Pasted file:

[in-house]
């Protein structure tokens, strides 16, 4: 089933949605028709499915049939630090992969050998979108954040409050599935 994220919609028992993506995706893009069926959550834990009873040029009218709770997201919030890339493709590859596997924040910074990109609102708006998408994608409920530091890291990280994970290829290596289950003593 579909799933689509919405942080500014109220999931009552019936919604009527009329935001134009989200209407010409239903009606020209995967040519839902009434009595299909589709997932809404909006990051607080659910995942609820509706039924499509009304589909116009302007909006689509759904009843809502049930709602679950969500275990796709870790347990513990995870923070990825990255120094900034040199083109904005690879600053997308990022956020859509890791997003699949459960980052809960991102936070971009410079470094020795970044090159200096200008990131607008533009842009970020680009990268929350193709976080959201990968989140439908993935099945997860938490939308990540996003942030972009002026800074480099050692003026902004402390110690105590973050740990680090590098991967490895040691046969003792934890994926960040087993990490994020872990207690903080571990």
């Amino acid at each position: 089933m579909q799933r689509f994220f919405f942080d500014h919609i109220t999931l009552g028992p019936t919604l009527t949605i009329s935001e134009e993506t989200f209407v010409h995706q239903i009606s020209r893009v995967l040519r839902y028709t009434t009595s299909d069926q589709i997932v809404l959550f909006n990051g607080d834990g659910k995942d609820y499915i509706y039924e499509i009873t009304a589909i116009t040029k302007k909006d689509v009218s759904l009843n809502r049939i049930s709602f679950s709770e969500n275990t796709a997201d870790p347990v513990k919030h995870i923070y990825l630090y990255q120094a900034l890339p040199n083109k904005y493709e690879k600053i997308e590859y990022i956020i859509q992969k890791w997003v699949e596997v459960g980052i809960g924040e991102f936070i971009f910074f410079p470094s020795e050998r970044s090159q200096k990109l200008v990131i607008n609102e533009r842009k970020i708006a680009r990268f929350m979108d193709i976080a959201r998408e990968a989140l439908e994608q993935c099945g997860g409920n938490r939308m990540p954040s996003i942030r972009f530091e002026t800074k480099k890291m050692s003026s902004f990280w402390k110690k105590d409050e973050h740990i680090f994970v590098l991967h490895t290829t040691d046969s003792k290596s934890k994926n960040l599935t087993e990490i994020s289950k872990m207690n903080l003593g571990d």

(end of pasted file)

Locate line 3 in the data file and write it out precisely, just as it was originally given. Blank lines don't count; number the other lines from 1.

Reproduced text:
């Amino acid at each position: 089933m579909q799933r689509f994220f919405f942080d500014h919609i109220t999931l009552g028992p019936t919604l009527t949605i009329s935001e134009e993506t989200f209407v010409h995706q239903i009606s020209r893009v995967l040519r839902y028709t009434t009595s299909d069926q589709i997932v809404l959550f909006n990051g607080d834990g659910k995942d609820y499915i509706y039924e499509i009873t009304a589909i116009t040029k302007k909006d689509v009218s759904l009843n809502r049939i049930s709602f679950s709770e969500n275990t796709a997201d870790p347990v513990k919030h995870i923070y990825l630090y990255q120094a900034l890339p040199n083109k904005y493709e690879k600053i997308e590859y990022i956020i859509q992969k890791w997003v699949e596997v459960g980052i809960g924040e991102f936070i971009f910074f410079p470094s020795e050998r970044s090159q200096k990109l200008v990131i607008n609102e533009r842009k970020i708006a680009r990268f929350m979108d193709i976080a959201r998408e990968a989140l439908e994608q993935c099945g997860g409920n938490r939308m990540p954040s996003i942030r972009f530091e002026t800074k480099k890291m050692s003026s902004f990280w402390k110690k105590d409050e973050h740990i680090f994970v590098l991967h490895t290829t040691d046969s003792k290596s934890k994926n960040l599935t087993e990490i994020s289950k872990m207690n903080l003593g571990d």